The Council do not offer a service to treat for Snakes
There are 3 types of snake that might be seen in the Borough.
- Are not poisonous, although they may hiss and strike out if disturbed.
- Completely harmless to man.
- Olive green with dark spots on the sides and back, white and black scales on the belly and a cream or yellow collar.
- Largest British snake usually measuring about 4 feet long.
- Mainly live in woodland but can often be found in parks and gardens.
- Can sometimes be seen lying in water on very sunny days.
- Feed mainly on frogs, toads and fish.
- Hibernate in the autumn and do not appear until spring.
- Mate in May and lay their eggs in June or July.
- Lay their eggs in warm, moist, rotting vegetation such as garden compost heaps.
Adder or Viper
- Britain's only poisonous snake.
- Easily recognised by the dark joined up diamond pattern down its back. Body is usually grey or brown but there are several different colour types.
- Males grow to about 18inches long and females to 2 feet.
- Eat small animals, nesting birds, eggs, lizards, young frogs and toads.
- Mating takes place in April and early May and the live young are born in August/September.
- Reluctant to bite unless harmed and generally avoid humans.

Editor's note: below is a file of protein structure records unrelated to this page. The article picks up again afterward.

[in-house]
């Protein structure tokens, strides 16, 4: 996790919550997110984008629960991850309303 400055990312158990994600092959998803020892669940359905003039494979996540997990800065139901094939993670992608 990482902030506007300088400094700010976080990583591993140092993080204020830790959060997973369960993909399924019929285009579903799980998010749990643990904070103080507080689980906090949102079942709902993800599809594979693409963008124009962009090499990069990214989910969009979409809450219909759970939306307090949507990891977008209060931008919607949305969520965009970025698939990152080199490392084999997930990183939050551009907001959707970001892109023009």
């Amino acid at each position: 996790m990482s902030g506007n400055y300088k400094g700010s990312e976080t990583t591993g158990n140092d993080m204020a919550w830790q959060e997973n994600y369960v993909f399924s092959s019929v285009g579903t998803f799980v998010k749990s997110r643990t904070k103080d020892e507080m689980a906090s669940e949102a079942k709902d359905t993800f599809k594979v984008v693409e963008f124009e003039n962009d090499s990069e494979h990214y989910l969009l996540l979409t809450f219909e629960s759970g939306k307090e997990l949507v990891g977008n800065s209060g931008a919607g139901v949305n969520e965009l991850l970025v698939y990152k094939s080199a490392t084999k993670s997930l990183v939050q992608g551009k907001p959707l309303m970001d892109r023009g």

- Adder bites are not often fatal, however, bites can be more serious in children than in adults.
- If you see an Adder you should leave it alone.
- Actually a lizard without legs.
- Completely harmless and eat slugs which is why they can often be found in gardens.
- Young slow worms are pale gold and adults are grey, brown or bronze. There is also a blue spotted variety.
- Grow to about 12 inches long.
In the unlikely event of being bitten by an adder you should:
- Try to keep the patient calm and stop them from moving the affected part of the body, if possible.
- Take the patient as quickly as possible to the nearest hospital for treatment.
Do not try to suck out the poison or attempt any treatment yourself.
Advice to Customers
- If you see a snake leave it alone. Snakes regularly get trapped in netting over garden ponds and can drown if not released. If you see a trapped or injured snake please call the RSPCA.
- If you see a snake that you think is not native to the UK call the RSPCA for advice. Try to stop it from escaping by placing a bucket or bin over it and weighing it down but only if you can do so safely.
RSPCA Advice Line on 0300 1234 555
Derbyshire Wildlife Trust on 01773 881188